With their material needs met, they would be free to pursue spiritual goals and draw close to Hashem.

What response would have been appropriate and what was the actual response of the people to this wonderful news?  We would expect the people to be overtaken by excitement and anticipation.  They should have been eager to embark upon the march to the promised land and completely focused upon the remarkable era that would soon begin.  How did the people respond?  They bickered with one another; they quarreled.  So many disputes arose among the people that Moshe could not even begin the march before installing a system of judges to maintain the peace.  In other words, the expected excitement and anticipation did not fully emerge.  Instead, the trivial strife and conflict that is so typical of human society persisted.  This was Moshe’s rebuke![4]

Sforno’s comments are also relevant to the expressions of dissatisfaction and frustration expressed in our parasha.  In themselves, these complaints were not astounding.  They were a very human response to the people’s encounter with the austerity of life in the wilderness.  However, these complaints become remarkable when viewed in context.  These complaints surfaced early in the short journey to the promised land.  All of these perceived deprivations would soon be eliminated with the nation’s arrival into the Land of Cana’an.  Could the people not endure a short ordeal of hardship on the path to their wondrous destiny?  The magnitude of their sin lay in their inability to rise above their mundane desires and grasp the enormity of the material and spiritual blessings that they would soon receive.  They should have accepted their perceived hardships as a minor price to be paid in exchange for a wondrous and rapidly approaching future. Rather than graciously accepting their perceived hardships, they denounced their austere condition and lamented their suffering.

And they spoke unto Moshe, saying: The people bring much more than enough for the service of the work, which Hashem commanded to make.  (Sefer Shemot 36:5)

5.  Assessing one’s true material needs

This analysis sheds light upon the design and construction of the Mishcan.  All of the precious materials from which it was constructed were presented by the people.  They eagerly contributed their gold, silver, copper, and their finest yarns and threads.  They gave without reservation.  As explained in the above passage, their contributions were only halted when they exceeded the requirements for the fabrication of the Mishcan.

Their generosity reflected confidence and security.  They did not fear for their future.  Normal human anxiety over the uncertainty of the future drives us to save and accumulate resources and wealth.  We hope to thereby insulate ourselves from some of the misfortunes that may befall us.  The contributors to the Mishcan did not have this anxiety.  They were confident of the future that awaited them.  They felt no need to accumulate and preserve their wealth as a resource to sustain them in future hard times.  They were confident there would not be hard times in their future.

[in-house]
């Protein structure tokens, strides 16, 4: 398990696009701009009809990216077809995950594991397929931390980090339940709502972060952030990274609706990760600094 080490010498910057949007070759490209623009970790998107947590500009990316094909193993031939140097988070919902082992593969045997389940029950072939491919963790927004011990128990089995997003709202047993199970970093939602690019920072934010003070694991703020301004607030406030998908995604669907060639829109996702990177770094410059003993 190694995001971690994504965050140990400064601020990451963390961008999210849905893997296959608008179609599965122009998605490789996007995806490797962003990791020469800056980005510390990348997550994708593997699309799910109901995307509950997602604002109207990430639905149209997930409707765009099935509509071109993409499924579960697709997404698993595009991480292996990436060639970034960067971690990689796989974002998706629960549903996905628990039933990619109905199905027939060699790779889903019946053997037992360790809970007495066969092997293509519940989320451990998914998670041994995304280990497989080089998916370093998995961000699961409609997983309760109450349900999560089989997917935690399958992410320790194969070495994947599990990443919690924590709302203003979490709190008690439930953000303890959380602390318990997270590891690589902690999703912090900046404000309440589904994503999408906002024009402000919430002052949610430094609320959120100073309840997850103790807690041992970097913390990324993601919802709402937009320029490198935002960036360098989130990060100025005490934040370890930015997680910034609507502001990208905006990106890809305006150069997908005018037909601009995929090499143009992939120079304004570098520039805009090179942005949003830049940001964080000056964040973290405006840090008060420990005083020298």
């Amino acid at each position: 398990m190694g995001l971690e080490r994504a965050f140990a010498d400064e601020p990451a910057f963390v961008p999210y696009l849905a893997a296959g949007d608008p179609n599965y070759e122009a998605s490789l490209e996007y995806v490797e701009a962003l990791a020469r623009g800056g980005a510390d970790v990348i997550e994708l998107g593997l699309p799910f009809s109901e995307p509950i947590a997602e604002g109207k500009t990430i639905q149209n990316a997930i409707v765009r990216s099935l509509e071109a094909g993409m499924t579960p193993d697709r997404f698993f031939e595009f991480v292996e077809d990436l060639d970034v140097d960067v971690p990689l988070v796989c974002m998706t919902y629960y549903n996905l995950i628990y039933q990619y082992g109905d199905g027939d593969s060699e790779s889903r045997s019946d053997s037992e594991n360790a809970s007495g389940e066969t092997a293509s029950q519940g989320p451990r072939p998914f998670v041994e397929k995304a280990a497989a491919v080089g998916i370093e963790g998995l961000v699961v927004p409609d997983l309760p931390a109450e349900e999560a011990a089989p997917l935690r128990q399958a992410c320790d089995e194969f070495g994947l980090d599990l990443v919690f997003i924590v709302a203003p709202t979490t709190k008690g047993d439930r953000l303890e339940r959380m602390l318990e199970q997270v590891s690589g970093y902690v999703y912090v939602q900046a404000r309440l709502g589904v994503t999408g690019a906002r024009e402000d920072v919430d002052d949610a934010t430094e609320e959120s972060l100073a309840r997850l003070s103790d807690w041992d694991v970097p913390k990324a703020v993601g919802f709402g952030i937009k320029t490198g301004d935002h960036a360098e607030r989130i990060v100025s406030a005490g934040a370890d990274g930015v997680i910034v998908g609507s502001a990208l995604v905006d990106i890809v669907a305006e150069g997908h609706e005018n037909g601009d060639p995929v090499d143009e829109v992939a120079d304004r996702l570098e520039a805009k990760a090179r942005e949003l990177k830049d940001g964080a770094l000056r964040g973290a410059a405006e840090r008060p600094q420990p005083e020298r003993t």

Now, the elaborate design and magnificence of the Mishcan is more meaningful.  Although, this Mishcan was intended as a very temporary structure, it was constructed of the finest materials.  This was not only because of its important function as the central structure to the encampment and the source of the camp’s sanctity.  The creation of the Mishcan from the finest and most valuable materials was an expression of the people’s complete confidence in their future.  They gave generously and without concern or anxiety over the future. This attitude reflected a remarkable degree of cognitive clarity.  Our parasha describes the disintegration of that remarkable clarity of perception and its replacement with a more pedestrian view of the world.  Accompanying that more common outlook was the reemergence of mundane desires and the corresponding sense of deprivation.

6.  The personal dynamic in practicing tzedakah

The Torah account of the Mishcan captures the fundamental dynamic of charitable giving – tzedakah.  The individual’s practice of tzedakah is determined by two factors. First, the individual must determine that the cause to which he is being asked to contribute is worthy.  Second, this individual must be capable of assessing his own needs and determining his capacity to practice tzedakah.  The campaign to build the Mishcan reflected the people’s successful assessment of both of these factors.  They understood that although the Mishcan was to function for only a short period, its significance was enormous.  Second, they were able to objectively assess their capacity to participate.  They concluded that they had no need for the wealth that they had accumulated and they gave of it freely and generously.

This dynamic applies to us every time we are asked to participate in tzedakah.  First, we must assess the virtue of the cause we are asked to support.  Second, we must objectively assess our capacity to participate.  If we cannot be objective regarding our capacity, then we will not participate.  If we live in fear of impending disaster or delude ourselves into believing that accumulating wealth provides true security, then no matter how much wealth we accumulate, we perceive ourselves as desperately poor.

When we choose to practice tzedakah, we support and sustain individuals who need us and causes that are fundamental to our nation.  We also liberate ourselves from our fears and anxieties.  While aiding others we perform a chesed – a kindness – to ourselves.

 

[1] Rabbaynu Shlomo ben Yitzchak (Rashi), Commentary on Sefer BeMidbar 10:33.

[2] Rabbaynu Shlomo ben Yitzchak (Rashi), Commentary on Sefer BeMidbar 10:29.

[3] It is not clear from the passages whether Moshe referred to the appointment of judges at Sinai or the appointment of elders described in our parasha.

[4] Rabbaynu Ovadia Sforno, Commentary on Sefer Devarim, 1:11.